Phillies' Stott showing versatility in AFL

October 25th, 2021

got a quick glimpse of what the Arizona Fall League would be like back in July. That was when the Phillies' No. 2 prospect (MLB's No. 97) went to Denver and participated in the SiriusXM All-Star Futures Game. The infielder went 0-for-2 that day, though he reached base twice and scored a run, and it gave him an idea of what it was like to see that much talent in one place at one time.

“That was awesome,” said Stott, who's playing for the Peoria Javelinas this autumn. “It’s the same concept: You play with all of those guys and try to meet them and build relationships with them. Spending a month-and-a-half here instead of just the one day is going to be awesome.”

The 2019 first-rounder certainly seemed to be enjoying it during the league’s first couple of weeks, going 8-for-19 over his first six games. He drew nine walks while striking out just four times for a robust .421/.607/.579 line. None of this should surprise anyone who has watched Stott's progress during a 2021 season in which he started off in High-A and ended it at Triple-A. He hit well with a very strong approach at the plate (13.3 percent walk rate combined) to finish with a .299/.390/.486 line with 16 homers and 10 steals. He was able to keep things simple as he moved up the ladder, with a very simple lesson he’s carried with him to Arizona:

“That I don’t have to try to do too much,” Stott said. “I can stay in my zone and my approach and I’m big enough and strong enough now that I don’t really have to force anything and try to yank balls. I can use the whole field and stay within myself a lot more.”

He’s also learning how to move around the infield. He played nothing but shortstop during his college career at UNLV. That’s where he’s spent the majority of his time professionally and he'll have every chance to play there long-term if that’s where the Phillies need him. But he’s also seen time at second and third, and while he continues to focus at the premium position in Arizona, he sees the importance of his work at multiple spots.

“Being able to play all three spots is huge for development purposes,” Stott said. “You never want to be that one-position guy, and anything to help your teams win -- you want to play any spot you can.”

And Stott wants to do it every day. It would be easy to point to fatigue after a successful first full season that included 112 games and 487 plate appearances. But like every Minor Leaguer, Stott’s goal is to not just make it to the highest level, but be a regular there, which means being ready to play as close to 162 games as possible.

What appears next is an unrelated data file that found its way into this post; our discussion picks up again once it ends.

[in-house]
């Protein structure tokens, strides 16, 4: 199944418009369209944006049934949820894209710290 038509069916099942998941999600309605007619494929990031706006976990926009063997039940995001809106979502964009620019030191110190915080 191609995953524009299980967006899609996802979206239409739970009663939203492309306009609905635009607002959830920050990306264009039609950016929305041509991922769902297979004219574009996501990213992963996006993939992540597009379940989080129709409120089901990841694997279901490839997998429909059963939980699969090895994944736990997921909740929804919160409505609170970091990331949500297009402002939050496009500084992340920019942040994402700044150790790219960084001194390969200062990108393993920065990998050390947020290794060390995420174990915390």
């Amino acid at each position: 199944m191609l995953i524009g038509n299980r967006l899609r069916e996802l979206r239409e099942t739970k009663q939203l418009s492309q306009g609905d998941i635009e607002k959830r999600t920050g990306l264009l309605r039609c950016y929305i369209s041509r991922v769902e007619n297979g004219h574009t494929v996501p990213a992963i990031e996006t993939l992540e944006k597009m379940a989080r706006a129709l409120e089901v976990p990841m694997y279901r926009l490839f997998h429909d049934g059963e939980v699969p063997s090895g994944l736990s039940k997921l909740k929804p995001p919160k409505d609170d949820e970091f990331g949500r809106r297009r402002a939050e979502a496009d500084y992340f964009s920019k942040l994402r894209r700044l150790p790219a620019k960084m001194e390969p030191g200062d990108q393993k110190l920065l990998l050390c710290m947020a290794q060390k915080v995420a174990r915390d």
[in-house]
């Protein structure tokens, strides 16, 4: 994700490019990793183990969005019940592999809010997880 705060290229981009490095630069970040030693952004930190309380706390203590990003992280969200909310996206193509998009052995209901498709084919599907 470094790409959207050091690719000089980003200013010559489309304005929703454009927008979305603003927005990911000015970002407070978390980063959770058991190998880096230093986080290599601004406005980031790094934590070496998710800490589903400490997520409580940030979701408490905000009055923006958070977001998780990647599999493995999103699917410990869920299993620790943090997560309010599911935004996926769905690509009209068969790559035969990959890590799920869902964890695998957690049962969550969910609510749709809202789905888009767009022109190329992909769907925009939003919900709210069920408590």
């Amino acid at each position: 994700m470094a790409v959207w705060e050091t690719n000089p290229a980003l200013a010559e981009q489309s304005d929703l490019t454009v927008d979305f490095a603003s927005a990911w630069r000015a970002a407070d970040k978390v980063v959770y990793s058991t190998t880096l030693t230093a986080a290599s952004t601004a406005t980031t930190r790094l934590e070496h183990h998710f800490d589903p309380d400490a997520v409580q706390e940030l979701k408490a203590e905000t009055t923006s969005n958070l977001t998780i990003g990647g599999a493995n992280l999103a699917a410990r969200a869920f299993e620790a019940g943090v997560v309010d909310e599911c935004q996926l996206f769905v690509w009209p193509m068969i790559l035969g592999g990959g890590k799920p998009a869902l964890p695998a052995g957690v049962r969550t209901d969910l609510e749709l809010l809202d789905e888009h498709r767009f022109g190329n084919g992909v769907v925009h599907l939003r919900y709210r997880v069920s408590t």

“I want to see how many games I can play in a year,” Stott said. “It’s been a long year, and 30 more games is going to be fun. It gets you ready for the big league season, going into Spring Training and the Minor League season as well.”

Phillies hitters in the Fall League

Logan O’Hoppe, C (No. 11): O’Hoppe has continued an improbable ride up prospect charts, starting with an alternate site invitation last year and continuing with the hitting of 17 homers across three levels during the 2021 season. The Long Island native gets high marks for his leadership behind the plate as well, and he’s continued to perform in the AFL, with an .816 OPS over his first six games.

Simon Muzziotti, OF (No. 16): Added to the 40-man roster this offseason, Muzziotti played in just 20 games during the regular season, not seeing action until the very end of August because of visa issues. He’s making up for lost time in Arizona, and he's been getting off to something of a slow start. The talented outfielder has always hit for average and made a ton of contact while learning to draw more walks, albeit without much power.

Phillies pitchers in the Fall League

Hans Crouse, RHP (No. 4): Crouse’s strong showing in Double-A continued even after he was sent from the Rangers to the Phillies in a Trade Deadline deal, and he even earned a late bump to Triple-A for one start and then two in the big leagues. He threw 92 innings across all the stops and he’s yet to top 100 for a season since being taken in the 2017 Draft, with his time in the Fall League allowing him to continue to work on refining his command and stretching him out a bit more so he can perhaps be ready for a full season in 2022.

Erik Miller, LHP (No. 9): Miller always showed electric stuff at Stanford without the ability to control it consistently, but he was dominant during his pro debut in 2019 after the Phillies took him in the fourth round. That got everyone excited to see what the big lefty could do in his first full season, but injuries limited him to throwing only 12 2/3 innings during the 2021 season, so hopefully he can get some innings in. (His last outing before his AFL debut was on July 28.) A good autumn would help him put the lost year behind him and get ready for a full workload next year.

Damon Jones, LHP: A late-round pick in 2017, Jones jumped on the radar screen when he pitched across three levels, up to Triple-A, in 2019. The 27-year-old lefty missed bats (12.4 K/9) in 2021 and even earned his first big league callup. But he struggled with command (7.8 BB/9) as he made a full-time move to the bullpen, something he hopes to iron out this fall to prepare for a potential big league reliever gig.

James McArthur, RHP: The 6-foot-7 right-hander spent most of 2021 as a starter in Double-A and was fairly successful, especially when away from the hitting haven of Reading, Pa. He uses a four-pitch mix effectively and made strides with his command (2.8 BB/9 in 2021 to bring his career rate to 3.8). With an eye on a 40-man roster spot, he gave up just one run on one hit and struck out six in his first AFL start.